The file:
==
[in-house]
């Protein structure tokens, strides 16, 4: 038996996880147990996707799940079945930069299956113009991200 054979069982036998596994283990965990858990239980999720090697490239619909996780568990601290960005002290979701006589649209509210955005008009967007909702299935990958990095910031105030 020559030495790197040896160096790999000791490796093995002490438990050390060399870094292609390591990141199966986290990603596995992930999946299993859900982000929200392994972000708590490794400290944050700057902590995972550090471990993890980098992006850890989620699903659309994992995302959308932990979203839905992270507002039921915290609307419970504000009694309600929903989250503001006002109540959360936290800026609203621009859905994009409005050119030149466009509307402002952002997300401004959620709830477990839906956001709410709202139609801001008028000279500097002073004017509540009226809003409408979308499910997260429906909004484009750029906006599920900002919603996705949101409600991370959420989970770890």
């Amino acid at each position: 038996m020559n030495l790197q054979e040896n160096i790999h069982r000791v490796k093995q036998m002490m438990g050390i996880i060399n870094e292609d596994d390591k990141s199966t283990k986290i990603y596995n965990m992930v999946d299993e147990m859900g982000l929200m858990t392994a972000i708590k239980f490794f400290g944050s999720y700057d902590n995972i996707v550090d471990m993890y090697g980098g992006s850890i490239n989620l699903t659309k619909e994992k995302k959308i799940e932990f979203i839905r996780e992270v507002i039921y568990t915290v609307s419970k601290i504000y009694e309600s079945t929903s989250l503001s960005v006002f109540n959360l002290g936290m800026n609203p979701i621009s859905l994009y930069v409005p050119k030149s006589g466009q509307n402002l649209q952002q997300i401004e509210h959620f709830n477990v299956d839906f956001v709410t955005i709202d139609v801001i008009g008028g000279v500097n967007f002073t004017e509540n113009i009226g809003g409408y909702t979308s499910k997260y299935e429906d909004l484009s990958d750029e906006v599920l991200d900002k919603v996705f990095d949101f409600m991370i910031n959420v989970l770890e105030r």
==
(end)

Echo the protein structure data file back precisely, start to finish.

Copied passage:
[in-house]
């Protein structure tokens, strides 16, 4: 038996996880147990996707799940079945930069299956113009991200 054979069982036998596994283990965990858990239980999720090697490239619909996780568990601290960005002290979701006589649209509210955005008009967007909702299935990958990095910031105030 020559030495790197040896160096790999000791490796093995002490438990050390060399870094292609390591990141199966986290990603596995992930999946299993859900982000929200392994972000708590490794400290944050700057902590995972550090471990993890980098992006850890989620699903659309994992995302959308932990979203839905992270507002039921915290609307419970504000009694309600929903989250503001006002109540959360936290800026609203621009859905994009409005050119030149466009509307402002952002997300401004959620709830477990839906956001709410709202139609801001008028000279500097002073004017509540009226809003409408979308499910997260429906909004484009750029906006599920900002919603996705949101409600991370959420989970770890």
């Amino acid at each position: 038996m020559n030495l790197q054979e040896n160096i790999h069982r000791v490796k093995q036998m002490m438990g050390i996880i060399n870094e292609d596994d390591k990141s199966t283990k986290i990603y596995n965990m992930v999946d299993e147990m859900g982000l929200m858990t392994a972000i708590k239980f490794f400290g944050s999720y700057d902590n995972i996707v550090d471990m993890y090697g980098g992006s850890i490239n989620l699903t659309k619909e994992k995302k959308i799940e932990f979203i839905r996780e992270v507002i039921y568990t915290v609307s419970k601290i504000y009694e309600s079945t929903s989250l503001s960005v006002f109540n959360l002290g936290m800026n609203p979701i621009s859905l994009y930069v409005p050119k030149s006589g466009q509307n402002l649209q952002q997300i401004e509210h959620f709830n477990v299956d839906f956001v709410t955005i709202d139609v801001i008009g008028g000279v500097n967007f002073t004017e509540n113009i009226g809003g409408y909702t979308s499910k997260y299935e429906d909004l484009s990958d750029e906006v599920l991200d900002k919603v996705f990095d949101f409600m991370i910031n959420v989970l770890e105030r």